Good handling can make up for deficiencies in power, but power offers few advantages for a bike that doesn’t like to go around a corner. Two of the best-handling motorcycles in this test—the R 1200 RT and the Trophy—make the least power, while the most powerful motorcycle—the Concours—has the poorest handling. Handling is one of several areas where a sizable rift emerged between the European and Japanese bikes. The Kawasaki and Yamaha have the sportiest riding positions, requiring the rider to lean forward more and hold grips that are closer together. With less leverage, riders must work harder to steer, especially on the Concours. Both BMWs and the Triumph have more upright seating positions, with wider, more pulled-back handlebars. The K 1600 GT, which has the longest wheelbase and, at 757 pounds, is 68-131 pounds heavier than the others, has remarkably light steering—almost too light. The R 1200 RT and Trophy—brothers from different mothers—occupy the sweet spot in between, with the right balance between agility and stability.
Another distinction between the European and Japanese bikes is electronically adjustable suspension: BMW and Triumph offer it, Kawasaki and Yamaha do not. We pushed buttons and navigated menus to adjust damping and preload on the Euro bikes, and we used tools and elbow grease to do the same on the Japanese bikes, finding satisfactory compromises on each. Four bikes have traction control—the R 1200 RT did not, but it’s available for $400—and all have triple disc brakes with linked ABS. All five bikes offer good suspension compliance and strong brakes, with no clear winners or losers.
TAKE A LOAD OFF
Riding comfortably all day long at a brisk pace is what sport touring is all about. At a minimum that means a supportive seat, agreeable ergonomics, good wind protection and decent luggage capacity. The Kawasaki and Yamaha have the sportiest riding positions; the Yamaha, like the European bikes, has a height-adjustable seat, but the Kawasaki does not. Also, the Kawasaki and Yamaha, despite having electrically adjustable windshields like the others, offer the least amount of wind protection. The BMW R 1200 RT and Triumph, having similarly large fairings with integrated mirrors, offer the best wind protection, with the BMW K 1600 GT not far behind.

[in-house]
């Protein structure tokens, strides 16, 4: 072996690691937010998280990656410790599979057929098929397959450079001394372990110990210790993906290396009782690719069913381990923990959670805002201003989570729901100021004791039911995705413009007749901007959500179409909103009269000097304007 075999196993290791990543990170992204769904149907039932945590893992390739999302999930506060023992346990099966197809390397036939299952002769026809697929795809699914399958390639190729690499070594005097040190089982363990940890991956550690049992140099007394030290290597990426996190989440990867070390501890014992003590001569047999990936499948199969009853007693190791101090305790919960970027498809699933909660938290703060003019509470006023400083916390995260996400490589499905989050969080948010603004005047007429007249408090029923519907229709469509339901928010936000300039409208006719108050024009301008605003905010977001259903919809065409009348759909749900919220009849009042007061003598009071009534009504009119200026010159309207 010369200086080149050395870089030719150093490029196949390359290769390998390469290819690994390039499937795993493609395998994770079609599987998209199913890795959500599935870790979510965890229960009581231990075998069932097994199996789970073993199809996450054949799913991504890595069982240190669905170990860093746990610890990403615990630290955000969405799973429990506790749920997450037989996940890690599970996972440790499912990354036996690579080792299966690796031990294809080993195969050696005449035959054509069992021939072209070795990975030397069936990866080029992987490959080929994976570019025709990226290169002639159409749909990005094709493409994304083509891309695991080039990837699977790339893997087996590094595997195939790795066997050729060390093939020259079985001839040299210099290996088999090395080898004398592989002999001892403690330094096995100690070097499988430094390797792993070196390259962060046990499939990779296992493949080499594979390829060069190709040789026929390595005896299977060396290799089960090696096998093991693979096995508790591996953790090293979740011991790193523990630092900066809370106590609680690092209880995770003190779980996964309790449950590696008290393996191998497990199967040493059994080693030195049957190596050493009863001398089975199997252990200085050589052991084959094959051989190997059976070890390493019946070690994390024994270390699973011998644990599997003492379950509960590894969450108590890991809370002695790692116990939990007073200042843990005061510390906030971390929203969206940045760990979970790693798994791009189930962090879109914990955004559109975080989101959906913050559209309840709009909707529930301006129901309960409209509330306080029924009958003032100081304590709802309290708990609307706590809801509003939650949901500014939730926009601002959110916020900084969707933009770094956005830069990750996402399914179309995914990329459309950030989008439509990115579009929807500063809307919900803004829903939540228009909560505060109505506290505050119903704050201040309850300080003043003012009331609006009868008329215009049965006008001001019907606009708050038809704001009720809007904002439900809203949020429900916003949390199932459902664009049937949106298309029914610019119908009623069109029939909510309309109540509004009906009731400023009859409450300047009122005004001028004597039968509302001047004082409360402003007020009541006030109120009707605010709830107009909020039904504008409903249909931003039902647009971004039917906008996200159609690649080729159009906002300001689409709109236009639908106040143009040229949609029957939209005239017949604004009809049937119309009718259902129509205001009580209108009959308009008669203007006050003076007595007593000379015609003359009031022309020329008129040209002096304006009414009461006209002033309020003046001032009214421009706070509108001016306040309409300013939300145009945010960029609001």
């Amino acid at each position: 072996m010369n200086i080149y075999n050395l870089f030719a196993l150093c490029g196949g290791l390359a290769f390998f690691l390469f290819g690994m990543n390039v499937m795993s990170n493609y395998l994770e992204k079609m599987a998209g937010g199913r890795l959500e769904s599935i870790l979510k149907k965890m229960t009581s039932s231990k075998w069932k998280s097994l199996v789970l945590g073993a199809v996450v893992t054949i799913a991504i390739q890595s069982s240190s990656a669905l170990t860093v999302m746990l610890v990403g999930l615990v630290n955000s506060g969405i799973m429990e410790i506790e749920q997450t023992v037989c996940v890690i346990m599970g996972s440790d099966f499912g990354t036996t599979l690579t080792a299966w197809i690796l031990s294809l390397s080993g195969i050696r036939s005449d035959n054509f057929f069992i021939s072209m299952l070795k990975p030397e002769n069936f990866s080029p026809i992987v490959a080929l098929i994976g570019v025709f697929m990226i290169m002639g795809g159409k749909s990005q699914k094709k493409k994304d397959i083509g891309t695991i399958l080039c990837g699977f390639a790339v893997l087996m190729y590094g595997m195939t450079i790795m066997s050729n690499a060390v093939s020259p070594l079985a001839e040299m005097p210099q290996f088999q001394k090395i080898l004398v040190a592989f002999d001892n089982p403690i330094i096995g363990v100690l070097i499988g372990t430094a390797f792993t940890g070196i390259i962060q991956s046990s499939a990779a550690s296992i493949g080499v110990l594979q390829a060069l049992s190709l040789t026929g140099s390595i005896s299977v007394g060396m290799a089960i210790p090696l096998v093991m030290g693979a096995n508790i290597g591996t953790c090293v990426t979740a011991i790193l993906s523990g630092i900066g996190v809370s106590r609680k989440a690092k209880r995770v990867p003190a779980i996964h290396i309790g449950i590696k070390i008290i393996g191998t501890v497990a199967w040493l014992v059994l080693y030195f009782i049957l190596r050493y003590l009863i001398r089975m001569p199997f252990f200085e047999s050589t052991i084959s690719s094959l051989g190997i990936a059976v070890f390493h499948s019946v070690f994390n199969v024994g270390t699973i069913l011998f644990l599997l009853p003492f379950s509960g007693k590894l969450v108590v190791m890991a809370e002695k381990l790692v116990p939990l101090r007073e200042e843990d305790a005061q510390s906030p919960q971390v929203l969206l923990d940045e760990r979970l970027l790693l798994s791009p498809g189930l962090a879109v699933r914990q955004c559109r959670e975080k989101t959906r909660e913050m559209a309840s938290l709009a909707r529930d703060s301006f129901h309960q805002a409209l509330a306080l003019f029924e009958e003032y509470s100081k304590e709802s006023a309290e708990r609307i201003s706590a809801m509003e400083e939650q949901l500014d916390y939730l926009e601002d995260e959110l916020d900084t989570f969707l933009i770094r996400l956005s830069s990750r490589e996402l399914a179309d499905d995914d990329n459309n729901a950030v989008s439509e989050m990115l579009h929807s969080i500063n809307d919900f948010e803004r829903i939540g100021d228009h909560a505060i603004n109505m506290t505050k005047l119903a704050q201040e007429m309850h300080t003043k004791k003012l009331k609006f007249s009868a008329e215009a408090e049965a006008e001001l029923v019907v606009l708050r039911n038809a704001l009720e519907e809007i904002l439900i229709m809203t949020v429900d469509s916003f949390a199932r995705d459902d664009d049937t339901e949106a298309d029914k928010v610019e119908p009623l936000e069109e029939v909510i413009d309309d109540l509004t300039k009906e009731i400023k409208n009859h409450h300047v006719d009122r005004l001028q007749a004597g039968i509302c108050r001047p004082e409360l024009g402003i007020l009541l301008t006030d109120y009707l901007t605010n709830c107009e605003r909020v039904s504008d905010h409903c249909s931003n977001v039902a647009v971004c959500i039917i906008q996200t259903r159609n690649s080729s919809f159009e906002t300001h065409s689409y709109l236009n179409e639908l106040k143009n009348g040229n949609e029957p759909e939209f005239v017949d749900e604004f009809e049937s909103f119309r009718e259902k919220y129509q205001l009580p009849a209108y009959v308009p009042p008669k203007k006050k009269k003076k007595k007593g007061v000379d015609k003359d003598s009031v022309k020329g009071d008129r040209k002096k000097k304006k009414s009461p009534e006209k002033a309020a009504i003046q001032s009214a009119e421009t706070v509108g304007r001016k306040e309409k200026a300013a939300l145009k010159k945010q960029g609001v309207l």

In terms of what test riders like best about the R 1200 RT, four out of five wrote “comfort” thanks to its plush seat and just-right riding position. The K 1600 GT is marginally less comfortable than the RT, with a longer reach to the bars and a hard-edged seat that dug into riders’ thighs. The Triumph’s dished seat locks the rider into place, and most complained that its footpegs are too high and too far forward.
Locking hard saddlebags are standard on all five bikes, and total capacity ranges from 60 liters on the Yamaha to 70 liters on the Kawasaki, with the European bikes in the middle. Except for fiddly locks and latches on the Yamaha, there were no complaints about the luggage.
LEADER OF THE PACK
At the end of the third day, we tallied up the results. When asked to choose only one bike, four out of five picked the BMW K 1600 GT, eliciting comments such as “the best sport-touring experience” and “does everything well all day long.” The K 1600 GT steals the show in terms of engine performance, and it is among the best in terms of handling, comfort and wind protection. When you add in riding modes, Dynamic Traction Control, Electronic Suspension Adjustment, the Adaptive Headlight and other features, the result is a truly exceptional motorcycle…as well as the heaviest and most expensive (757 pounds and $24,895, as tested). When asked to choose one bike and spend their own money, two picked the R 1200 RT, two picked the FJR1300 and one picked the Trophy.
Each test rider also ranked the five bikes in order, providing an overall pecking order. The K 1600 GT came out on top, followed by the R 1200 RT, the Trophy and—tied for fourth place—the Concours 14 and the FJR1300. The R 1200 RT is the most comfortable and shares the lead with the Trophy in terms of wind protection and handling; both are down on power in this group. As the only all-new bike in this comparison, the Trophy is a respectable first effort but its excessive engine noise, awkward seating position and me-too styling hold it below the BMWs. At the bottom of the rankings are the high-revving Concours and FJR1300. Their sporty riding positions and limited wind protection fall well below the European bikes in terms of comfort—a quality deemed as important as performance among our five test riders. Furthermore, the Concours has the more sluggish handling and the FJR1300 generally feels bland compared to the others. But, with sticker prices around $16,000, the Japanese bikes offer the best value.